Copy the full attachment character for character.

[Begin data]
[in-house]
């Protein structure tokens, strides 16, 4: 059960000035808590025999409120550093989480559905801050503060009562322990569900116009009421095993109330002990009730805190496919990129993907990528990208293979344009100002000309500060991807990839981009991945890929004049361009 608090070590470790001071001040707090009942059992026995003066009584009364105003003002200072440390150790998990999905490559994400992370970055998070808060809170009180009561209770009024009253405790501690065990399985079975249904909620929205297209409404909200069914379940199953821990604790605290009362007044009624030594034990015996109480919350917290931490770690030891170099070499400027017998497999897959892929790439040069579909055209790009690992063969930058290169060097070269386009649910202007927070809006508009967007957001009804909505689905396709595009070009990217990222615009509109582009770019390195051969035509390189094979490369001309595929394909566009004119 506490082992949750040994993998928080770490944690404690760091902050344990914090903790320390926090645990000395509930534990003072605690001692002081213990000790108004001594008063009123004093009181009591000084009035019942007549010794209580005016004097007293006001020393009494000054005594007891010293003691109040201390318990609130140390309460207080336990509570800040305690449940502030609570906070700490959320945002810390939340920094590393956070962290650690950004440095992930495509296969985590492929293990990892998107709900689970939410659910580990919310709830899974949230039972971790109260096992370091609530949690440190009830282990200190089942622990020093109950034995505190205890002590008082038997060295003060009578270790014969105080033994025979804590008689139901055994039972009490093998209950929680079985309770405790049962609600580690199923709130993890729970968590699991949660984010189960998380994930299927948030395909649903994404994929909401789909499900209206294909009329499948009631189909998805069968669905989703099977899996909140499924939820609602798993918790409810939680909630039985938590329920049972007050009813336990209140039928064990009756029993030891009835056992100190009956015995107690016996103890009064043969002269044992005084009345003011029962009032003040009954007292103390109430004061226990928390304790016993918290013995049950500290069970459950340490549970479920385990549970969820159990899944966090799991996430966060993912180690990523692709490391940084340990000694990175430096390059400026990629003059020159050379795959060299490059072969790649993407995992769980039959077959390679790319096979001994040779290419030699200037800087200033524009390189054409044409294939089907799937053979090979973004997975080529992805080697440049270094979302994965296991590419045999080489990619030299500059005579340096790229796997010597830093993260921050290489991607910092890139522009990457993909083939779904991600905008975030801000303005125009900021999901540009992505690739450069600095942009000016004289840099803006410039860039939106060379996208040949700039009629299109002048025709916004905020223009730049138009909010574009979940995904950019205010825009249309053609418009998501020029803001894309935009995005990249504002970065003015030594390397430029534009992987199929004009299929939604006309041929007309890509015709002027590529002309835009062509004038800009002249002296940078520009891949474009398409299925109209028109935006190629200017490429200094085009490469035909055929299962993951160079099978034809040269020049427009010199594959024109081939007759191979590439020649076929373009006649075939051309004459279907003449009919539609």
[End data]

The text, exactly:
[in-house]
């Protein structure tokens, strides 16, 4: 059960000035808590025999409120550093989480559905801050503060009562322990569900116009009421095993109330002990009730805190496919990129993907990528990208293979344009100002000309500060991807990839981009991945890929004049361009 608090070590470790001071001040707090009942059992026995003066009584009364105003003002200072440390150790998990999905490559994400992370970055998070808060809170009180009561209770009024009253405790501690065990399985079975249904909620929205297209409404909200069914379940199953821990604790605290009362007044009624030594034990015996109480919350917290931490770690030891170099070499400027017998497999897959892929790439040069579909055209790009690992063969930058290169060097070269386009649910202007927070809006508009967007957001009804909505689905396709595009070009990217990222615009509109582009770019390195051969035509390189094979490369001309595929394909566009004119 506490082992949750040994993998928080770490944690404690760091902050344990914090903790320390926090645990000395509930534990003072605690001692002081213990000790108004001594008063009123004093009181009591000084009035019942007549010794209580005016004097007293006001020393009494000054005594007891010293003691109040201390318990609130140390309460207080336990509570800040305690449940502030609570906070700490959320945002810390939340920094590393956070962290650690950004440095992930495509296969985590492929293990990892998107709900689970939410659910580990919310709830899974949230039972971790109260096992370091609530949690440190009830282990200190089942622990020093109950034995505190205890002590008082038997060295003060009578270790014969105080033994025979804590008689139901055994039972009490093998209950929680079985309770405790049962609600580690199923709130993890729970968590699991949660984010189960998380994930299927948030395909649903994404994929909401789909499900209206294909009329499948009631189909998805069968669905989703099977899996909140499924939820609602798993918790409810939680909630039985938590329920049972007050009813336990209140039928064990009756029993030891009835056992100190009956015995107690016996103890009064043969002269044992005084009345003011029962009032003040009954007292103390109430004061226990928390304790016993918290013995049950500290069970459950340490549970479920385990549970969820159990899944966090799991996430966060993912180690990523692709490391940084340990000694990175430096390059400026990629003059020159050379795959060299490059072969790649993407995992769980039959077959390679790319096979001994040779290419030699200037800087200033524009390189054409044409294939089907799937053979090979973004997975080529992805080697440049270094979302994965296991590419045999080489990619030299500059005579340096790229796997010597830093993260921050290489991607910092890139522009990457993909083939779904991600905008975030801000303005125009900021999901540009992505690739450069600095942009000016004289840099803006410039860039939106060379996208040949700039009629299109002048025709916004905020223009730049138009909010574009979940995904950019205010825009249309053609418009998501020029803001894309935009995005990249504002970065003015030594390397430029534009992987199929004009299929939604006309041929007309890509015709002027590529002309835009062509004038800009002249002296940078520009891949474009398409299925109209028109935006190629200017490429200094085009490469035909055929299962993951160079099978034809040269020049427009010199594959024109081939007759191979590439020649076929373009006649075939051309004459279907003449009919539609």